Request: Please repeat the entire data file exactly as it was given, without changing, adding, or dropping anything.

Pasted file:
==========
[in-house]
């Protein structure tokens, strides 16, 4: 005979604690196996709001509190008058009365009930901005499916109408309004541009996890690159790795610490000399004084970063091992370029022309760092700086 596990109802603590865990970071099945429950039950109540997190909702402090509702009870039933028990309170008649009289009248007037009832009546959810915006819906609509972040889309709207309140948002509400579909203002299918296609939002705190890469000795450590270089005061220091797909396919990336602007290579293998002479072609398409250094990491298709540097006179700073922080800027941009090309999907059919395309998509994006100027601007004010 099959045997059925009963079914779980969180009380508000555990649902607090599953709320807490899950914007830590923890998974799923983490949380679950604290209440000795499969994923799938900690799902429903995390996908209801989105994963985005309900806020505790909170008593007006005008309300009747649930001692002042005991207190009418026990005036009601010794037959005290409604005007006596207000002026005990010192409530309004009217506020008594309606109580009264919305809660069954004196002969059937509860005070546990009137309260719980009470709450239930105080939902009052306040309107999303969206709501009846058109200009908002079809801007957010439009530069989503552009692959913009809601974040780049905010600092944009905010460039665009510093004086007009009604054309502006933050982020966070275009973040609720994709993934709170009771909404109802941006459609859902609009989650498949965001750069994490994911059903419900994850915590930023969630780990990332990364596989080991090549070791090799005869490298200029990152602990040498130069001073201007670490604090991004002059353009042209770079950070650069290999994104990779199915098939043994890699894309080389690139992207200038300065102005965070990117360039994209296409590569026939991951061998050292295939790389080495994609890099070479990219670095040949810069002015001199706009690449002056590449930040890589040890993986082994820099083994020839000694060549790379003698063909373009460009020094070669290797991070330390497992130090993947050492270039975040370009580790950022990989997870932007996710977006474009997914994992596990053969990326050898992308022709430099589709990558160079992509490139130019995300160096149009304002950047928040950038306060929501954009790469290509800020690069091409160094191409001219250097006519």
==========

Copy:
[in-house]
């Protein structure tokens, strides 16, 4: 005979604690196996709001509190008058009365009930901005499916109408309004541009996890690159790795610490000399004084970063091992370029022309760092700086 596990109802603590865990970071099945429950039950109540997190909702402090509702009870039933028990309170008649009289009248007037009832009546959810915006819906609509972040889309709207309140948002509400579909203002299918296609939002705190890469000795450590270089005061220091797909396919990336602007290579293998002479072609398409250094990491298709540097006179700073922080800027941009090309999907059919395309998509994006100027601007004010 099959045997059925009963079914779980969180009380508000555990649902607090599953709320807490899950914007830590923890998974799923983490949380679950604290209440000795499969994923799938900690799902429903995390996908209801989105994963985005309900806020505790909170008593007006005008309300009747649930001692002042005991207190009418026990005036009601010794037959005290409604005007006596207000002026005990010192409530309004009217506020008594309606109580009264919305809660069954004196002969059937509860005070546990009137309260719980009470709450239930105080939902009052306040309107999303969206709501009846058109200009908002079809801007957010439009530069989503552009692959913009809601974040780049905010600092944009905010460039665009510093004086007009009604054309502006933050982020966070275009973040609720994709993934709170009771909404109802941006459609859902609009989650498949965001750069994490994911059903419900994850915590930023969630780990990332990364596989080991090549070791090799005869490298200029990152602990040498130069001073201007670490604090991004002059353009042209770079950070650069290999994104990779199915098939043994890699894309080389690139992207200038300065102005965070990117360039994209296409590569026939991951061998050292295939790389080495994609890099070479990219670095040949810069002015001199706009690449002056590449930040890589040890993986082994820099083994020839000694060549790379003698063909373009460009020094070669290797991070330390497992130090993947050492270039975040370009580790950022990989997870932007996710977006474009997914994992596990053969990326050898992308022709430099589709990558160079992509490139130019995300160096149009304002950047928040950038306060929501954009790469290509800020690069091409160094191409001219250097006519």